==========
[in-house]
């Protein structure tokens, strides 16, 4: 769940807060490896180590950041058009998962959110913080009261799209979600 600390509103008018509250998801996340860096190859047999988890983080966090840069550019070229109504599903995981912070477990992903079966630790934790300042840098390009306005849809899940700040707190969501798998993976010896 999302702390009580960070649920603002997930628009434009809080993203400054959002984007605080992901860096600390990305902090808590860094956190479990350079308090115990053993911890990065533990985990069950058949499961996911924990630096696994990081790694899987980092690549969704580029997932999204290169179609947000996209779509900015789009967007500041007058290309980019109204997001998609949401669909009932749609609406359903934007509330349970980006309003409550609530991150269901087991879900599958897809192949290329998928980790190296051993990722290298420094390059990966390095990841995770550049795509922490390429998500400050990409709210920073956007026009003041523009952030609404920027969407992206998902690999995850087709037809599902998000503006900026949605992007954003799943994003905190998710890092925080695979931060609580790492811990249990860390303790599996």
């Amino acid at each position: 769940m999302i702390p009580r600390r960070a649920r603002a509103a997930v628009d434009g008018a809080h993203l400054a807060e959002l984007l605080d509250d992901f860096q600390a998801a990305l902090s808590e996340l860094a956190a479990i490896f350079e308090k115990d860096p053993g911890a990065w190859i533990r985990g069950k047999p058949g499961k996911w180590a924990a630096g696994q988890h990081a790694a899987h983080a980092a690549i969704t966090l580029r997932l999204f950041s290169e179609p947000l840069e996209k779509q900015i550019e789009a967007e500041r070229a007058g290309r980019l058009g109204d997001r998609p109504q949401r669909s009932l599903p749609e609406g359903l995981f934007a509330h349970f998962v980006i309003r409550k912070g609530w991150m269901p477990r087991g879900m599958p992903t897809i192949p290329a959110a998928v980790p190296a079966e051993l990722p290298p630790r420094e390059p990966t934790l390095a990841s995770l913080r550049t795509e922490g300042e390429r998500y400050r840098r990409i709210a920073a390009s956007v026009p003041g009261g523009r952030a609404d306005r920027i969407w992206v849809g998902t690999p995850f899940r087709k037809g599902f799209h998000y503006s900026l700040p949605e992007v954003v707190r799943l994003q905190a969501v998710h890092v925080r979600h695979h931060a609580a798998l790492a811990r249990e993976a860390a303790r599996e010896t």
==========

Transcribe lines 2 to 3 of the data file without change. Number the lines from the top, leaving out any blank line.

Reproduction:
């Protein structure tokens, strides 16, 4: 769940807060490896180590950041058009998962959110913080009261799209979600 600390509103008018509250998801996340860096190859047999988890983080966090840069550019070229109504599903995981912070477990992903079966630790934790300042840098390009306005849809899940700040707190969501798998993976010896 999302702390009580960070649920603002997930628009434009809080993203400054959002984007605080992901860096600390990305902090808590860094956190479990350079308090115990053993911890990065533990985990069950058949499961996911924990630096696994990081790694899987980092690549969704580029997932999204290169179609947000996209779509900015789009967007500041007058290309980019109204997001998609949401669909009932749609609406359903934007509330349970980006309003409550609530991150269901087991879900599958897809192949290329998928980790190296051993990722290298420094390059990966390095990841995770550049795509922490390429998500400050990409709210920073956007026009003041523009952030609404920027969407992206998902690999995850087709037809599902998000503006900026949605992007954003799943994003905190998710890092925080695979931060609580790492811990249990860390303790599996």
């Amino acid at each position: 769940m999302i702390p009580r600390r960070a649920r603002a509103a997930v628009d434009g008018a809080h993203l400054a807060e959002l984007l605080d509250d992901f860096q600390a998801a990305l902090s808590e996340l860094a956190a479990i490896f350079e308090k115990d860096p053993g911890a990065w190859i533990r985990g069950k047999p058949g499961k996911w180590a924990a630096g696994q988890h990081a790694a899987h983080a980092a690549i969704t966090l580029r997932l999204f950041s290169e179609p947000l840069e996209k779509q900015i550019e789009a967007e500041r070229a007058g290309r980019l058009g109204d997001r998609p109504q949401r669909s009932l599903p749609e609406g359903l995981f934007a509330h349970f998962v980006i309003r409550k912070g609530w991150m269901p477990r087991g879900m599958p992903t897809i192949p290329a959110a998928v980790p190296a079966e051993l990722p290298p630790r420094e390059p990966t934790l390095a990841s995770l913080r550049t795509e922490g300042e390429r998500y400050r840098r990409i709210a920073a390009s956007v026009p003041g009261g523009r952030a609404d306005r920027i969407w992206v849809g998902t690999p995850f899940r087709k037809g599902f799209h998000y503006s900026l700040p949605e992007v954003v707190r799943l994003q905190a969501v998710h890092v925080r979600h695979h931060a609580a798998l790492a811990r249990e993976a860390a303790r599996e010896t």